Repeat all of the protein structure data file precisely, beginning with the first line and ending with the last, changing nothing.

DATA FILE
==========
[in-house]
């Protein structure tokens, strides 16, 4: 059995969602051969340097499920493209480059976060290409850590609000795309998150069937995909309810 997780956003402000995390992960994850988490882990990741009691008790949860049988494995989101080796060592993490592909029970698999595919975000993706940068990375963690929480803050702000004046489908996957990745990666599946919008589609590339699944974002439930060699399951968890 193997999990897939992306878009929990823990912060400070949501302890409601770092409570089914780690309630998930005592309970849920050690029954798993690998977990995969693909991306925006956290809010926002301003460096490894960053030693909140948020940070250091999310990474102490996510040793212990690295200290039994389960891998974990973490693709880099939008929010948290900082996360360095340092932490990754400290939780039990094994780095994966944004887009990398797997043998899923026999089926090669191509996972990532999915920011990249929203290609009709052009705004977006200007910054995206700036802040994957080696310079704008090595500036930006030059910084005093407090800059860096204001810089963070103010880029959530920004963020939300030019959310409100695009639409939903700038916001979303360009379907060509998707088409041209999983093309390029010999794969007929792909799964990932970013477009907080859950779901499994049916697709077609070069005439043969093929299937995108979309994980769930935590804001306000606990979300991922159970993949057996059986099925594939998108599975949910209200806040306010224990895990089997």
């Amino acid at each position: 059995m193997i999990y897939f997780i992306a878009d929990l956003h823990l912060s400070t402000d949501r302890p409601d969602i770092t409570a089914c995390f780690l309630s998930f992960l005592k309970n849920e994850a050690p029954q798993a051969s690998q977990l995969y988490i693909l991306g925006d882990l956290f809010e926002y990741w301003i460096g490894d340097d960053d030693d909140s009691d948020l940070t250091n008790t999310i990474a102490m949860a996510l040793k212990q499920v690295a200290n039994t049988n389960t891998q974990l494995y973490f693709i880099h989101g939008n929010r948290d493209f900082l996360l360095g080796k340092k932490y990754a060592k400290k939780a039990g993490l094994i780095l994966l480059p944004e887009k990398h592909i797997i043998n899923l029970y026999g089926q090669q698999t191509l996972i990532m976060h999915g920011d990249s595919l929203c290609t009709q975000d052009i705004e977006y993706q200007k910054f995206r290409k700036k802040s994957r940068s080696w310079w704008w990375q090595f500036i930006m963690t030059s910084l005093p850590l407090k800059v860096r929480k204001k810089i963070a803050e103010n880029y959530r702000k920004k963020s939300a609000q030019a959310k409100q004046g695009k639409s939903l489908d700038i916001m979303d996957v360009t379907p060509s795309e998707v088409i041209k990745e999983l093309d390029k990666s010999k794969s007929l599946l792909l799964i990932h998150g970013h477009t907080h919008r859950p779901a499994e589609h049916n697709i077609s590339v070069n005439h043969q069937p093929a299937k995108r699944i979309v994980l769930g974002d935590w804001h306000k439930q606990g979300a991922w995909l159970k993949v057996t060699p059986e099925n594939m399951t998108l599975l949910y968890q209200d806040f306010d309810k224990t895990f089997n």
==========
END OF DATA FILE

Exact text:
[in-house]
């Protein structure tokens, strides 16, 4: 059995969602051969340097499920493209480059976060290409850590609000795309998150069937995909309810 997780956003402000995390992960994850988490882990990741009691008790949860049988494995989101080796060592993490592909029970698999595919975000993706940068990375963690929480803050702000004046489908996957990745990666599946919008589609590339699944974002439930060699399951968890 193997999990897939992306878009929990823990912060400070949501302890409601770092409570089914780690309630998930005592309970849920050690029954798993690998977990995969693909991306925006956290809010926002301003460096490894960053030693909140948020940070250091999310990474102490996510040793212990690295200290039994389960891998974990973490693709880099939008929010948290900082996360360095340092932490990754400290939780039990094994780095994966944004887009990398797997043998899923026999089926090669191509996972990532999915920011990249929203290609009709052009705004977006200007910054995206700036802040994957080696310079704008090595500036930006030059910084005093407090800059860096204001810089963070103010880029959530920004963020939300030019959310409100695009639409939903700038916001979303360009379907060509998707088409041209999983093309390029010999794969007929792909799964990932970013477009907080859950779901499994049916697709077609070069005439043969093929299937995108979309994980769930935590804001306000606990979300991922159970993949057996059986099925594939998108599975949910209200806040306010224990895990089997």
């Amino acid at each position: 059995m193997i999990y897939f997780i992306a878009d929990l956003h823990l912060s400070t402000d949501r302890p409601d969602i770092t409570a089914c995390f780690l309630s998930f992960l005592k309970n849920e994850a050690p029954q798993a051969s690998q977990l995969y988490i693909l991306g925006d882990l956290f809010e926002y990741w301003i460096g490894d340097d960053d030693d909140s009691d948020l940070t250091n008790t999310i990474a102490m949860a996510l040793k212990q499920v690295a200290n039994t049988n389960t891998q974990l494995y973490f693709i880099h989101g939008n929010r948290d493209f900082l996360l360095g080796k340092k932490y990754a060592k400290k939780a039990g993490l094994i780095l994966l480059p944004e887009k990398h592909i797997i043998n899923l029970y026999g089926q090669q698999t191509l996972i990532m976060h999915g920011d990249s595919l929203c290609t009709q975000d052009i705004e977006y993706q200007k910054f995206r290409k700036k802040s994957r940068s080696w310079w704008w990375q090595f500036i930006m963690t030059s910084l005093p850590l407090k800059v860096r929480k204001k810089i963070a803050e103010n880029y959530r702000k920004k963020s939300a609000q030019a959310k409100q004046g695009k639409s939903l489908d700038i916001m979303d996957v360009t379907p060509s795309e998707v088409i041209k990745e999983l093309d390029k990666s010999k794969s007929l599946l792909l799964i990932h998150g970013h477009t907080h919008r859950p779901a499994e589609h049916n697709i077609s590339v070069n005439h043969q069937p093929a299937k995108r699944i979309v994980l769930g974002d935590w804001h306000k439930q606990g979300a991922w995909l159970k993949v057996t060699p059986e099925n594939m399951t998108l599975l949910y968890q209200d806040f306010d309810k224990t895990f089997n």